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I am working with Eclipse and JBOSS. I was wondering if there is a way to do hot in-place deployment for a web project, by integrating the JBOSS server with Eclipse. By hot in-place deployment, I mean, I should be able to view the change made to a jsp , by refreshing the page on the browser, not required to go through the routine , build-deploy-test cycle.

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4 Answers 4

Take a look at JBoss Tools. That has everything you need.

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Sorry, but, could you tell me what exactly to look for in there..? –  The Machine Jan 7 '10 at 8:42
    
Look here: docs.jboss.org/tools/3.1.0.CR1/en/as/html/modules.html And use the "incremental publish" feature. –  Sietse Jan 8 '10 at 8:44

JBoss Tools seems to do auto-redeploy by default when you create a web application with their wizard: http://docs.jboss.org/tools/3.1.0.CR1/en/GettingStartedGuide/html/jsp_application.html#AutoRedeploy

AFAIK every time you save a JSP they copy it to the application deploy directory in JBoss, but if your source layout matches the WAR layout they might run the application directly from your project directory (I know some versions of WTP did this with Tomcat, but with JBoss it's probably harder).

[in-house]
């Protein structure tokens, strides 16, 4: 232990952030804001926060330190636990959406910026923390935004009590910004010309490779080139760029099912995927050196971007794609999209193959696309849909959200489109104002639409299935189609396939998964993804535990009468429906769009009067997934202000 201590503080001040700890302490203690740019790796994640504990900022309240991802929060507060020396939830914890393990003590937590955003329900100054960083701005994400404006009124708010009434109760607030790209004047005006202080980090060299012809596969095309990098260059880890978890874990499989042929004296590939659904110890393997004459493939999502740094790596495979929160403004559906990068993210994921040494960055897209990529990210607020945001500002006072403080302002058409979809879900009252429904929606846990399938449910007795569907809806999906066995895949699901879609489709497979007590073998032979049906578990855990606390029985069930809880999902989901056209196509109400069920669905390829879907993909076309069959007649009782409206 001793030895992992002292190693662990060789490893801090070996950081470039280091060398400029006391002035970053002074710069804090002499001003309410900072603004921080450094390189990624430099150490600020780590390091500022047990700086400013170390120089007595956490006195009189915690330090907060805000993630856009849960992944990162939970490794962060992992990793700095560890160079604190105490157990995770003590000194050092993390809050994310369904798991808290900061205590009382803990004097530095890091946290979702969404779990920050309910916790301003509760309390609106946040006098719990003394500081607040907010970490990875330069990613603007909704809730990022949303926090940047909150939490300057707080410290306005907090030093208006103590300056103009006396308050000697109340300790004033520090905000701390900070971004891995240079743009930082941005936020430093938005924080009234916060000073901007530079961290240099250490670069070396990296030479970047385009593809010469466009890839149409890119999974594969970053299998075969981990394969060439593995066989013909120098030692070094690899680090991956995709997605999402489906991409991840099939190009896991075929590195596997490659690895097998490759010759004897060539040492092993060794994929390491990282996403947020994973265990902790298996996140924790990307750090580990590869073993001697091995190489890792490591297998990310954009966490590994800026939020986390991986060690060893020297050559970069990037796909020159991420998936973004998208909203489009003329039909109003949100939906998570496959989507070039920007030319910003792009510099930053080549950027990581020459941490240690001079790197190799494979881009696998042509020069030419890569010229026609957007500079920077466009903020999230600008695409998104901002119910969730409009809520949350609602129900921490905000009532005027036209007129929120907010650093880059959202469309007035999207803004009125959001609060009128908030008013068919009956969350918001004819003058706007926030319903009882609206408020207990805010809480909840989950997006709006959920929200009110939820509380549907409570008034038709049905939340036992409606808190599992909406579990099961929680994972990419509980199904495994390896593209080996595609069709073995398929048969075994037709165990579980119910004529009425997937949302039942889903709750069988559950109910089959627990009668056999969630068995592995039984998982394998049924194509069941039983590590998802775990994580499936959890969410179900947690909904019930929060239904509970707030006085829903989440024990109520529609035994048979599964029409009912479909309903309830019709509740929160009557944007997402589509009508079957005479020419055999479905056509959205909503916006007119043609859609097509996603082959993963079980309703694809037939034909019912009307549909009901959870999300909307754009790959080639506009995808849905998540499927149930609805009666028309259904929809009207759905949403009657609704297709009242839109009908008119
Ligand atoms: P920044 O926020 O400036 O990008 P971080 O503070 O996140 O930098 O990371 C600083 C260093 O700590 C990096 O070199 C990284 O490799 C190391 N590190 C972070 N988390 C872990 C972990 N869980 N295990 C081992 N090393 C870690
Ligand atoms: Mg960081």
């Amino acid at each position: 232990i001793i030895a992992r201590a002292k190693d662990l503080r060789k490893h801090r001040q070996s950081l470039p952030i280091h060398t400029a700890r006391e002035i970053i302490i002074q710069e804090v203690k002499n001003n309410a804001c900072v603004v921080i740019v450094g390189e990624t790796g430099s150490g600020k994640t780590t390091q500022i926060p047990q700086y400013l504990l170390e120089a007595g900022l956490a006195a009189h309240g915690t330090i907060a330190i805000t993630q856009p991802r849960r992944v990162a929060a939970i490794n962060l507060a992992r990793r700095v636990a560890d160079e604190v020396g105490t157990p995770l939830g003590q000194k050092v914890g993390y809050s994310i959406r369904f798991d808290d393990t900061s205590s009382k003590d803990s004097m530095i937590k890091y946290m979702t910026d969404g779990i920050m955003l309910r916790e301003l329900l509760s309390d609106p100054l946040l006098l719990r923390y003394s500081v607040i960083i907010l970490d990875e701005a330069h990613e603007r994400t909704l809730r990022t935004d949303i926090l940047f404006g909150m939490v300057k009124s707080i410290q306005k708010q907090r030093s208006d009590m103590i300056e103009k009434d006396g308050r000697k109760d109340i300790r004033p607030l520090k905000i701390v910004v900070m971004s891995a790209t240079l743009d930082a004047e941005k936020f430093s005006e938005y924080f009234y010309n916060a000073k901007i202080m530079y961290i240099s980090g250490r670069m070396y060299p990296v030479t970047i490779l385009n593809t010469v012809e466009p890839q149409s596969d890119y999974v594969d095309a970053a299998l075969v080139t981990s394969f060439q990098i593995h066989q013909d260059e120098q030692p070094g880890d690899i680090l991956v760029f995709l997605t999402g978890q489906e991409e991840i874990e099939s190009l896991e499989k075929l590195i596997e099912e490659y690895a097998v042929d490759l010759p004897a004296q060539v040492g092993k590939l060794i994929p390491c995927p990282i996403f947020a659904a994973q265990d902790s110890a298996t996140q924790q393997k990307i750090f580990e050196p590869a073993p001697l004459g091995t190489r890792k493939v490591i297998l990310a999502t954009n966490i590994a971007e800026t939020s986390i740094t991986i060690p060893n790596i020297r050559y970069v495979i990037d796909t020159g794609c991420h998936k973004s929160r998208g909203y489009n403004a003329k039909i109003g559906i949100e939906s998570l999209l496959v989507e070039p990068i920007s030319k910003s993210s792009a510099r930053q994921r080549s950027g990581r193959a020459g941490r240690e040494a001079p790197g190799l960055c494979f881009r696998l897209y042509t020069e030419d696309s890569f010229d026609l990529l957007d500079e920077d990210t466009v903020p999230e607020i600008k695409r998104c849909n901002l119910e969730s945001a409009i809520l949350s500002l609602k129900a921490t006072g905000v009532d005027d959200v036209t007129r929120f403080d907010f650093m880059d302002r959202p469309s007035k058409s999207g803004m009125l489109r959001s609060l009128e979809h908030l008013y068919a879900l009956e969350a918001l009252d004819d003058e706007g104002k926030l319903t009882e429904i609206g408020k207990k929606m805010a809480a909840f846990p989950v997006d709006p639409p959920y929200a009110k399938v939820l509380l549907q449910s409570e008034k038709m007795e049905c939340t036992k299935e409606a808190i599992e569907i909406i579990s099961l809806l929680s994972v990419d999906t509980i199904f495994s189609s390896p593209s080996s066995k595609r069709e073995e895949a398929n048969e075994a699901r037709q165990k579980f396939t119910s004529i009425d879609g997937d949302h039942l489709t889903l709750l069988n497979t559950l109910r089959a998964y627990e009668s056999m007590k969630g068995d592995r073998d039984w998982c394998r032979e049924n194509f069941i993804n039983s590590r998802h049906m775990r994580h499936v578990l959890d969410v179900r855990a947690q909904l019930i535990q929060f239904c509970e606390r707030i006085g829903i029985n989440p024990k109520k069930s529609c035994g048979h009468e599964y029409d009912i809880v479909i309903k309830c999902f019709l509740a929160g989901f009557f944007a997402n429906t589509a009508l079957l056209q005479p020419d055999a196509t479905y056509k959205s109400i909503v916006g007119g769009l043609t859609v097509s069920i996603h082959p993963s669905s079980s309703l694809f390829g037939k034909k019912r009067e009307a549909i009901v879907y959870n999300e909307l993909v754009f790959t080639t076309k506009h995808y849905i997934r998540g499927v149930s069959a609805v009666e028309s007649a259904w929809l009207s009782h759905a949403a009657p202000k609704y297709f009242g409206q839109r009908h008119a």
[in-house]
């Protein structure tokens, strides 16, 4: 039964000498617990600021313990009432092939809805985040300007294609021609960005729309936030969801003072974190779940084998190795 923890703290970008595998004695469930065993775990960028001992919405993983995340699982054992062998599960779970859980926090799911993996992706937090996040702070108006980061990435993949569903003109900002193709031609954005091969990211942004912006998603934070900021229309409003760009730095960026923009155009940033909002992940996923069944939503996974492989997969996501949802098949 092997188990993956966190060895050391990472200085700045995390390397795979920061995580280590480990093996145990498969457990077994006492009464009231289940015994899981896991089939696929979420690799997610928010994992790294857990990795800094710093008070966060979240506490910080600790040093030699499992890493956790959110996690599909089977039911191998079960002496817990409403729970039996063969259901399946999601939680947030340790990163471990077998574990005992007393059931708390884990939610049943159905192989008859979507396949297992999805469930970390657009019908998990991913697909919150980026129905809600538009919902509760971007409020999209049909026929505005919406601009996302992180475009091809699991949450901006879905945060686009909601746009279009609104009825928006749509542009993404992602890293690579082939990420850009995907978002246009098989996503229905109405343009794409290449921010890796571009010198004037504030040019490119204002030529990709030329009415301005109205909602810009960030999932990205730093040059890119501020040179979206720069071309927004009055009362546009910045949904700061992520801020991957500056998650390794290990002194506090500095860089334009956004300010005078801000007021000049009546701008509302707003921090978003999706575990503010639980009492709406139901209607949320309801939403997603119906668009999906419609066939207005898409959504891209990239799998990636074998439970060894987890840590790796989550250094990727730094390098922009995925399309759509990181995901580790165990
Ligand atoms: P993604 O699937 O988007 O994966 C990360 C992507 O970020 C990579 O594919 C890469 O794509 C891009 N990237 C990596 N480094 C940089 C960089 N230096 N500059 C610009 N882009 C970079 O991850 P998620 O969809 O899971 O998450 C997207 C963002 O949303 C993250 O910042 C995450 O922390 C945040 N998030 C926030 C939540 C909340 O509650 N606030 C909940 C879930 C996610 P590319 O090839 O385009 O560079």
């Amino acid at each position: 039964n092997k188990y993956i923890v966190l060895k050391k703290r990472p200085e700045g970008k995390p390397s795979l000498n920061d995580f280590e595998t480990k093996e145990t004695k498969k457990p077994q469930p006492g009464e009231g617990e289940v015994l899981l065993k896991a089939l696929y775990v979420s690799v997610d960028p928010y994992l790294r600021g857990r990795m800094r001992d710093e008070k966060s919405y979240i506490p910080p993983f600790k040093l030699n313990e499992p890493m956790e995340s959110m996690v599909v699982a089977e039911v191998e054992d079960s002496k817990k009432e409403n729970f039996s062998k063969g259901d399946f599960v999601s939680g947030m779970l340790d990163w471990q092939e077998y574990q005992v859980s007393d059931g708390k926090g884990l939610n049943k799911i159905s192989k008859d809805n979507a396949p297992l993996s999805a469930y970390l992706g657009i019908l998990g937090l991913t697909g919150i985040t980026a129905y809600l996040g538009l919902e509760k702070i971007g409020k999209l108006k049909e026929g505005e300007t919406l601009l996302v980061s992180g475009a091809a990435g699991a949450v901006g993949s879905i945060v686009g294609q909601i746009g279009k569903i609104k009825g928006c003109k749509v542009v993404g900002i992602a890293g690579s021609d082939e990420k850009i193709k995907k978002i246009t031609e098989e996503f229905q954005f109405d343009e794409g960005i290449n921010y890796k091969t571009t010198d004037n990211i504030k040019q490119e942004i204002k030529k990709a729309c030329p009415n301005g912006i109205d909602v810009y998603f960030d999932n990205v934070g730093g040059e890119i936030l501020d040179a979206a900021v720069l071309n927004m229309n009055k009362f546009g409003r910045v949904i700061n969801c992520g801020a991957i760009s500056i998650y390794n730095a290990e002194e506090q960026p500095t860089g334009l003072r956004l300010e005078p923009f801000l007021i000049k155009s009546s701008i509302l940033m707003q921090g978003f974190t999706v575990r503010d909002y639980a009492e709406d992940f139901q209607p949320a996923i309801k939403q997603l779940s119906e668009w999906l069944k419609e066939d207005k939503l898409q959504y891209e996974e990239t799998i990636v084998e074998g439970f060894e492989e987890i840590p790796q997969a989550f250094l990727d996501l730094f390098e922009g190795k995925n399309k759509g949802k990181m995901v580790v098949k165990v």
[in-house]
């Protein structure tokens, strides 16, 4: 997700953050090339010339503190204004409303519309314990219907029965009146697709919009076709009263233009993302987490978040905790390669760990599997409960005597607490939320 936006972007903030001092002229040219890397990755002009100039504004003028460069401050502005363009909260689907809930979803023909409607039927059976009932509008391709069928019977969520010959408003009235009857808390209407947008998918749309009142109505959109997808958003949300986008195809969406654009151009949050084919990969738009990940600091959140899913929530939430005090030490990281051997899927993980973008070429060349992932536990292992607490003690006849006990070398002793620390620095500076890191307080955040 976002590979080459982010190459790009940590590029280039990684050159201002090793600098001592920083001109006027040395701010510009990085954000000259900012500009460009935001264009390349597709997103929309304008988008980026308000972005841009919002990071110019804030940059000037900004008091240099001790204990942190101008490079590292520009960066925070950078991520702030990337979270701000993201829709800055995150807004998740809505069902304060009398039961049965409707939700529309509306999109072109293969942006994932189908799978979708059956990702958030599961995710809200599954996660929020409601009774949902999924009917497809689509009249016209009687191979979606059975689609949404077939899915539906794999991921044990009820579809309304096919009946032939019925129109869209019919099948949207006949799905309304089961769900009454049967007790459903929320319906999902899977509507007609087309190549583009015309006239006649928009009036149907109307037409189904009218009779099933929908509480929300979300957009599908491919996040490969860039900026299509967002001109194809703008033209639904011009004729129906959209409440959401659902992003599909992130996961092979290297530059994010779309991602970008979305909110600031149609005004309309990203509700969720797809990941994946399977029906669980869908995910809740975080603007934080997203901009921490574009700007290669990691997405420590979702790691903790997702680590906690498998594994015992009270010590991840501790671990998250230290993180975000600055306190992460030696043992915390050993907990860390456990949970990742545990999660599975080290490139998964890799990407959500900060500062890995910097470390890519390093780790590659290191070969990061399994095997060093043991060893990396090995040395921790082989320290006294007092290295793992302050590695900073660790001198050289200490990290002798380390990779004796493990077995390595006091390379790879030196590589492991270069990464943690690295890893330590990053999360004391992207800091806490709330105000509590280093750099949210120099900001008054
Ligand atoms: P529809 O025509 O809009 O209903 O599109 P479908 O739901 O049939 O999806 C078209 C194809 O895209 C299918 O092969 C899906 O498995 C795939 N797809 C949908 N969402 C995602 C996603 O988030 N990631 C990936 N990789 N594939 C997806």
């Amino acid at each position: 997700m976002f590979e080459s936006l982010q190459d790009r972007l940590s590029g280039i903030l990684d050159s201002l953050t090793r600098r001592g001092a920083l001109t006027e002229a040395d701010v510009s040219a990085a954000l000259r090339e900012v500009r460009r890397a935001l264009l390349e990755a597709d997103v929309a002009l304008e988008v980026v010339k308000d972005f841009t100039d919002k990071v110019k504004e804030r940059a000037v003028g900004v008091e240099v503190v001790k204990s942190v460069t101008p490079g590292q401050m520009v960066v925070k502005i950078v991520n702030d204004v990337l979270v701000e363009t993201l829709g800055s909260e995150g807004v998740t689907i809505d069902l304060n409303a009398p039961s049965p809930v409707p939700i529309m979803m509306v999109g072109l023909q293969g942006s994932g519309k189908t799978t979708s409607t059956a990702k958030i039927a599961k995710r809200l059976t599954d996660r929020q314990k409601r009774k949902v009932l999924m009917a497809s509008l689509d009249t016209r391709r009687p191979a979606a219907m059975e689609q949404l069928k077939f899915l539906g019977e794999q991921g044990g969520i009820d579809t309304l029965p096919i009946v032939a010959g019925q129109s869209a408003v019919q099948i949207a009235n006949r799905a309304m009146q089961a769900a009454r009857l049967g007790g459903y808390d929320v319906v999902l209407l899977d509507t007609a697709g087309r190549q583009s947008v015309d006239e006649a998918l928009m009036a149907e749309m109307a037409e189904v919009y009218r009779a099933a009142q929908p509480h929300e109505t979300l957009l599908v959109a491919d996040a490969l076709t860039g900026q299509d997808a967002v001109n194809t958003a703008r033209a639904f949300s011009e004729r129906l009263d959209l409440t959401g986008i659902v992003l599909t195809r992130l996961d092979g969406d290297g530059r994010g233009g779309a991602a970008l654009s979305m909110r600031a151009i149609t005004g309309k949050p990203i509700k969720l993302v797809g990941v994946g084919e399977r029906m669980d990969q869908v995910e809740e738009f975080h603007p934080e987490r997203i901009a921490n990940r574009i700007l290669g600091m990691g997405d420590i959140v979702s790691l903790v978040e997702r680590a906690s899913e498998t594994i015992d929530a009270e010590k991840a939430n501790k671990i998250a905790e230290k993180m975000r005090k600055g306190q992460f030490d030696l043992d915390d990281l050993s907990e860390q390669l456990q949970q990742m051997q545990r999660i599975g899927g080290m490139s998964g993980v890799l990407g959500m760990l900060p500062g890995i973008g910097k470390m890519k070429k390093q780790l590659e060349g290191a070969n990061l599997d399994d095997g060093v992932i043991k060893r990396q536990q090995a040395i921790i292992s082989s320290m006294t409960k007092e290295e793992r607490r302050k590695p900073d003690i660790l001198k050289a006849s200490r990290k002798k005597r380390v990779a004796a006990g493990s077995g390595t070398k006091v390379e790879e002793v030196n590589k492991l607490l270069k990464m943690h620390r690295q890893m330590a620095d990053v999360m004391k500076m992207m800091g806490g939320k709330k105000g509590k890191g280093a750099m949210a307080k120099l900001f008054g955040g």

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You are after "Exploded Hot Deployment" - deploys a directory of your files rather than an archive and then any subsequent "explode" will only deploy changes rather than the whole project (depending on how you have Ant configured).

Frameworks like Seam do this for you. Maybe worth grabbing a build.xml file from them and modifying it for your use?

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Have you tried using JSP-Weaver?

Here is the Wikipedia description:

JSP Weaver is a JavaServer Pages interpreter. Unlike JSP compilers it evaluates the JSP files directly, without generating or compiling intermediate Java source files for the JSP Java servlet.

Although this sacrifices some performance on page rendering (10%-20% overhead depending on the compiler in question) it enables a much faster reloading of changes made to the source of the JSP file (10-20 times decrease in time depending on the page and the compiler in question).

Unlike simpler attempts at interpreting JSP-like syntax (e.g. Facelets) it supports embedded Java statements called Scriptlets (a standard JSP feature). This allows full compatibility with the JSP specification versions 1.0 to 2.1.

I also agree with Sietse in you should check out JBoss Tools. It is a great free alternative to the JBoss Developer Studio

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JSP Weaver just replaces the JSP engine in the server with an interpreter, it doesn't have anything to do with the deployment. –  Dan Berindei Jan 8 '10 at 10:53

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